4. The low speed needle [regulates fuel to engine at idle] The low speed adjustment simply restricts the flow at idle speed. If you look down the bore of the carb you will see a long tapered needle [except for Picco torque carbs] When the carb barrel/slide is closed the larger part or diameter portion of the long tapered needle is inserted into the spray bar, this is what’s adjusted when you turn the low speed/minimum adjustment. It literally moves either the tapered needle OR spray bar farther in or out changing the restriction independent of the barrel/side position. This leans [more restriction] or richens [less restriction] the flow from the spray bar at idle. NOTE: some carbs the spray bar is moved and others the needle assembly is moved, both have the same effect.

5. The mid range needle [regulates fuel to engine after idle and before full fuel position. Notice as you open and close the carb the tapered needle [mentioned above in item 4.] enters into a small tube this is called the spray bar/jet. This spray bar is were ALL the fuel enters the airflow stream regulated by the high speed, mid range and idle/minimum adjustments! Normally somewhere between ½ and ¾ throttle open position the needle is completely out of the spray bar, This is what is called full fuel position or FFP [at this point 100% of the mixture is controlled by the high speed needle. On many carbs the low speed and midrange are not independently adjustable so the mid rage is a factor of the needle taper and is engineered by the factory.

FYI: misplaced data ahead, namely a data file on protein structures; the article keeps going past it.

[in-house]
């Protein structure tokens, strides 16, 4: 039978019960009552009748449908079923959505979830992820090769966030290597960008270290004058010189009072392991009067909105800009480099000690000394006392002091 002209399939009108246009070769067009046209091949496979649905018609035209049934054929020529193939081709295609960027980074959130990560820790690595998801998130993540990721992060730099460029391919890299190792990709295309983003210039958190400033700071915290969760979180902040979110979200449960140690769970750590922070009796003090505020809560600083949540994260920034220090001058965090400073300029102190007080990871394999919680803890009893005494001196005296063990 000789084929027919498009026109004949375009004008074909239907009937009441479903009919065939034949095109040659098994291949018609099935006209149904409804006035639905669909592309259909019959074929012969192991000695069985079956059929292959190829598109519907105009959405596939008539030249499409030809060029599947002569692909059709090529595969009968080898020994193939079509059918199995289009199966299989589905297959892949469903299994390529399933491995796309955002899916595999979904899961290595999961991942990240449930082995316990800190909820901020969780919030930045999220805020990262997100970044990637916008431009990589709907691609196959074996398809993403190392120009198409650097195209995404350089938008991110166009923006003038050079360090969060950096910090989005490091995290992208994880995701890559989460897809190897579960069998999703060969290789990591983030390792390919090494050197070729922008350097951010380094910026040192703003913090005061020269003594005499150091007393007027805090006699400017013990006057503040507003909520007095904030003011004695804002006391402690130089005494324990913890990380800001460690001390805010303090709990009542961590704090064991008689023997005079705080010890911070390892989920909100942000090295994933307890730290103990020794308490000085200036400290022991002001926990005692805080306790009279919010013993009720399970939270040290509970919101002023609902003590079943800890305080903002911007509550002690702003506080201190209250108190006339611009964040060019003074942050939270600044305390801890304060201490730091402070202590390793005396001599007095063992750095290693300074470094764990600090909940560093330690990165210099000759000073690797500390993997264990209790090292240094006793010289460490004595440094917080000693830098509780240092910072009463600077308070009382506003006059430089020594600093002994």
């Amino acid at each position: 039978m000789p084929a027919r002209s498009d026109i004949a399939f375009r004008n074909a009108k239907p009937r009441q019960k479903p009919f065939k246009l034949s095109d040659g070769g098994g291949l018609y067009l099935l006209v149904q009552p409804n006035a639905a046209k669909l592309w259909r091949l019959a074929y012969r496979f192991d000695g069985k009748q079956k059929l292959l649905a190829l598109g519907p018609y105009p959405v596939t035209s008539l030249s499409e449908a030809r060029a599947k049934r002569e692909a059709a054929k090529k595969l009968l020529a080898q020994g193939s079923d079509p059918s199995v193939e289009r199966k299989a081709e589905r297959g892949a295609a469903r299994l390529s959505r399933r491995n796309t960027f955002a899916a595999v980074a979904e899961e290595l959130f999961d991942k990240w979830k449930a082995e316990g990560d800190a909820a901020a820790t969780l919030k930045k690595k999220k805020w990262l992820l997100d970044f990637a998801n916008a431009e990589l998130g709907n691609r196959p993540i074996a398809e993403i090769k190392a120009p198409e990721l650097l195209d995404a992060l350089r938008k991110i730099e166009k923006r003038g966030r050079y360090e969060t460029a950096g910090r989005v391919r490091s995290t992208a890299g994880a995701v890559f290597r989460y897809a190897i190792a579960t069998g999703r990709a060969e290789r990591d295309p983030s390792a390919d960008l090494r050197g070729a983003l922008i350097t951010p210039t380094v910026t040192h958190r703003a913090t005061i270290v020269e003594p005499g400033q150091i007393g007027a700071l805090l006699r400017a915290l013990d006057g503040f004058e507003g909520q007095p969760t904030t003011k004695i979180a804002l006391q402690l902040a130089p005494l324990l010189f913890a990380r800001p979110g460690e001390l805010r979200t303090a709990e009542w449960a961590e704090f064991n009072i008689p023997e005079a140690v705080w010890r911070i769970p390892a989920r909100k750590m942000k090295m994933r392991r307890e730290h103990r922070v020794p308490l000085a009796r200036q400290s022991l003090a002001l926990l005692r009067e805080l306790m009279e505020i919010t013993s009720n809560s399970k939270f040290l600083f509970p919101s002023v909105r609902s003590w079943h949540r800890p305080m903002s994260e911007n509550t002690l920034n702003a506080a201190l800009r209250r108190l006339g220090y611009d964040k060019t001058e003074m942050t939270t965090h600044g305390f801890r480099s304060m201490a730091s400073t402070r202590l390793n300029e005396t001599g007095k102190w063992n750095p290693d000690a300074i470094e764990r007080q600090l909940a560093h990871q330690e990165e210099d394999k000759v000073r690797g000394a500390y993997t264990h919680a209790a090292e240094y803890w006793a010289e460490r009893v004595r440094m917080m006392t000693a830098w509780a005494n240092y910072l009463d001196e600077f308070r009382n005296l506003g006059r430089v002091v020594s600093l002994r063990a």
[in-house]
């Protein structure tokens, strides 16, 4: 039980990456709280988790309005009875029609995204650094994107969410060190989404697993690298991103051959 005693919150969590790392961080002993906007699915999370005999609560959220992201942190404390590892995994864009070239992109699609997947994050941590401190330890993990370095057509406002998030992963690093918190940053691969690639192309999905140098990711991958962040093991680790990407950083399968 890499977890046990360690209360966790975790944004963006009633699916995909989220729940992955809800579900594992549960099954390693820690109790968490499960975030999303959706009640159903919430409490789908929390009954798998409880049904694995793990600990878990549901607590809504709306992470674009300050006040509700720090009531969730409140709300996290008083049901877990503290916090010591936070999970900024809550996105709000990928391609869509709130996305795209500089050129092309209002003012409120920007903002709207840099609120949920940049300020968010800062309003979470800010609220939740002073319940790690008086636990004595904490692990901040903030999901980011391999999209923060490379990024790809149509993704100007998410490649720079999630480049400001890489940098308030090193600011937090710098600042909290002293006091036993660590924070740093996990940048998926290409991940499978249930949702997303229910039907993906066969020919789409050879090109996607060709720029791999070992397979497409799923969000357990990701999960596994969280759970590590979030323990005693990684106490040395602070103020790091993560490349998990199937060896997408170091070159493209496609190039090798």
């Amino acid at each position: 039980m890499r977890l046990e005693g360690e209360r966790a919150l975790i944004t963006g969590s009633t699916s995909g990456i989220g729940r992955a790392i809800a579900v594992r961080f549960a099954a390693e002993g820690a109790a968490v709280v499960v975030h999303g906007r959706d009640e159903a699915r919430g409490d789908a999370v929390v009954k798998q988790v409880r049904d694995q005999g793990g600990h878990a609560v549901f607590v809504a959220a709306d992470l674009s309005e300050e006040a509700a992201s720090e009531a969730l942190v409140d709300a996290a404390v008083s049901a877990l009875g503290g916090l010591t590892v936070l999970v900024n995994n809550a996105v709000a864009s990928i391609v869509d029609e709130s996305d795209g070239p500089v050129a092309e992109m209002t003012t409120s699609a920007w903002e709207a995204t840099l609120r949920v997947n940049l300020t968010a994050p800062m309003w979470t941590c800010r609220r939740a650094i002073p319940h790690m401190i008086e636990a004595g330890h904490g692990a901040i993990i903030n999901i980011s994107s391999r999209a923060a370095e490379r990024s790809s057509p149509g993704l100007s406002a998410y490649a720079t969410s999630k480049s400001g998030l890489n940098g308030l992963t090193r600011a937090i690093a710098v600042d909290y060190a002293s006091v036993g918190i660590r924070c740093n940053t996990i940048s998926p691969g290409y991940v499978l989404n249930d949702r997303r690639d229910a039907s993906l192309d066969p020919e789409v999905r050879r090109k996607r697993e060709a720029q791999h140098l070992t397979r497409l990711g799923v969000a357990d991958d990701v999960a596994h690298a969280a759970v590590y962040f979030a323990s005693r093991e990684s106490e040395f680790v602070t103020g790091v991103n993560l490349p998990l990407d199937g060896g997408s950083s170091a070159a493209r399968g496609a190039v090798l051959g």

On some SLIDE carbs there is both independent spray bar and mid range needle adjustments. CAUTION: be very careful with these type carbs!!! You can identify them easily because there are four adjusting screws! {Continued on page 2** Page 1 One each for the: High speed/top end [normally sticks up some what vertical] Idle/air speed [normally a much smaller screw entering the carb at an angle] Low speed/minimum [located in the end of the slide OR on the opposite end of the carb body] Midrange [also located in the end of the slide OR on the opposite end of the carb body] Note: if there are adjustments on both the slide and the carb body one is an adjustable mid range and the other the low speed!!! Check with the engine manufacture before attempting to adjust these types of carbs!

It is very important not to use the mid screw to adjust the low end by mistake; it is very easy to get the carb way out of sync. Normally I recommend not attempting to adjust the mid range even if your carb is so equipped, the gains are VERY small and mostly limited to minute midrange drivability/economy changes that only the most sophisticated driver will recognize!